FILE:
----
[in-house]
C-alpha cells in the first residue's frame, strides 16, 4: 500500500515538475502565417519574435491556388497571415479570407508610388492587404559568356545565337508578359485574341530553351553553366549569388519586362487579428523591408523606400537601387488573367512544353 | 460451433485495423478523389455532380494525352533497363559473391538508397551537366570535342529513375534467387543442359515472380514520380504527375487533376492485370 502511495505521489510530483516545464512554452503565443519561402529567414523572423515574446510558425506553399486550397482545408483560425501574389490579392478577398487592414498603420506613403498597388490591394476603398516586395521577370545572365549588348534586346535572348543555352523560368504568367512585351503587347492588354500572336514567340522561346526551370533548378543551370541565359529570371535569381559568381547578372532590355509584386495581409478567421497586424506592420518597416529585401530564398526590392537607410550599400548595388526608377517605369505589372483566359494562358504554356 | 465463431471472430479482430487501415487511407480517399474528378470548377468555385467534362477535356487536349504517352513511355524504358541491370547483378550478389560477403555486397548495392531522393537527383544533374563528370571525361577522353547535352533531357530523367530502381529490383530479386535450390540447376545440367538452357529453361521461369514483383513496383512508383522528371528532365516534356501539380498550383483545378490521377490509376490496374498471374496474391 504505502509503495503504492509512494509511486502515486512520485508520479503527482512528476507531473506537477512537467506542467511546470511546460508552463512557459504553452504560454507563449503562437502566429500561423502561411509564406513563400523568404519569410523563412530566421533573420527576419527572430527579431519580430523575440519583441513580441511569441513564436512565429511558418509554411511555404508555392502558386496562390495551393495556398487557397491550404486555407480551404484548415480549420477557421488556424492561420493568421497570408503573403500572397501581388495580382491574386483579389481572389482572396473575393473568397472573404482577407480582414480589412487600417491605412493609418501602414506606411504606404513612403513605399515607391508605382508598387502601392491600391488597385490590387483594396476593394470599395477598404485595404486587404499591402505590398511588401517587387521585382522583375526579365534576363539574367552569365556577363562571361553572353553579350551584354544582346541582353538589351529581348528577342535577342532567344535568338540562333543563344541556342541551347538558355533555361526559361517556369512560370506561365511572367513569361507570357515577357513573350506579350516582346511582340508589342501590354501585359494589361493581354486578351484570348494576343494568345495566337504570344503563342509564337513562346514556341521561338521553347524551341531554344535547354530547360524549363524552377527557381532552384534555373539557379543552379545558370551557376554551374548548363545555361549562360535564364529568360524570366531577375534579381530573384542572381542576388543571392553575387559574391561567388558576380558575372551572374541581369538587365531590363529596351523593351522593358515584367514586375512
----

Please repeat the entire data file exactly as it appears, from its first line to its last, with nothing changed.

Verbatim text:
[in-house]
C-alpha cells in the first residue's frame, strides 16, 4: 500500500515538475502565417519574435491556388497571415479570407508610388492587404559568356545565337508578359485574341530553351553553366549569388519586362487579428523591408523606400537601387488573367512544353 | 460451433485495423478523389455532380494525352533497363559473391538508397551537366570535342529513375534467387543442359515472380514520380504527375487533376492485370 502511495505521489510530483516545464512554452503565443519561402529567414523572423515574446510558425506553399486550397482545408483560425501574389490579392478577398487592414498603420506613403498597388490591394476603398516586395521577370545572365549588348534586346535572348543555352523560368504568367512585351503587347492588354500572336514567340522561346526551370533548378543551370541565359529570371535569381559568381547578372532590355509584386495581409478567421497586424506592420518597416529585401530564398526590392537607410550599400548595388526608377517605369505589372483566359494562358504554356 | 465463431471472430479482430487501415487511407480517399474528378470548377468555385467534362477535356487536349504517352513511355524504358541491370547483378550478389560477403555486397548495392531522393537527383544533374563528370571525361577522353547535352533531357530523367530502381529490383530479386535450390540447376545440367538452357529453361521461369514483383513496383512508383522528371528532365516534356501539380498550383483545378490521377490509376490496374498471374496474391 504505502509503495503504492509512494509511486502515486512520485508520479503527482512528476507531473506537477512537467506542467511546470511546460508552463512557459504553452504560454507563449503562437502566429500561423502561411509564406513563400523568404519569410523563412530566421533573420527576419527572430527579431519580430523575440519583441513580441511569441513564436512565429511558418509554411511555404508555392502558386496562390495551393495556398487557397491550404486555407480551404484548415480549420477557421488556424492561420493568421497570408503573403500572397501581388495580382491574386483579389481572389482572396473575393473568397472573404482577407480582414480589412487600417491605412493609418501602414506606411504606404513612403513605399515607391508605382508598387502601392491600391488597385490590387483594396476593394470599395477598404485595404486587404499591402505590398511588401517587387521585382522583375526579365534576363539574367552569365556577363562571361553572353553579350551584354544582346541582353538589351529581348528577342535577342532567344535568338540562333543563344541556342541551347538558355533555361526559361517556369512560370506561365511572367513569361507570357515577357513573350506579350516582346511582340508589342501590354501585359494589361493581354486578351484570348494576343494568345495566337504570344503563342509564337513562346514556341521561338521553347524551341531554344535547354530547360524549363524552377527557381532552384534555373539557379543552379545558370551557376554551374548548363545555361549562360535564364529568360524570366531577375534579381530573384542572381542576388543571392553575387559574391561567388558576380558575372551572374541581369538587365531590363529596351523593351522593358515584367514586375512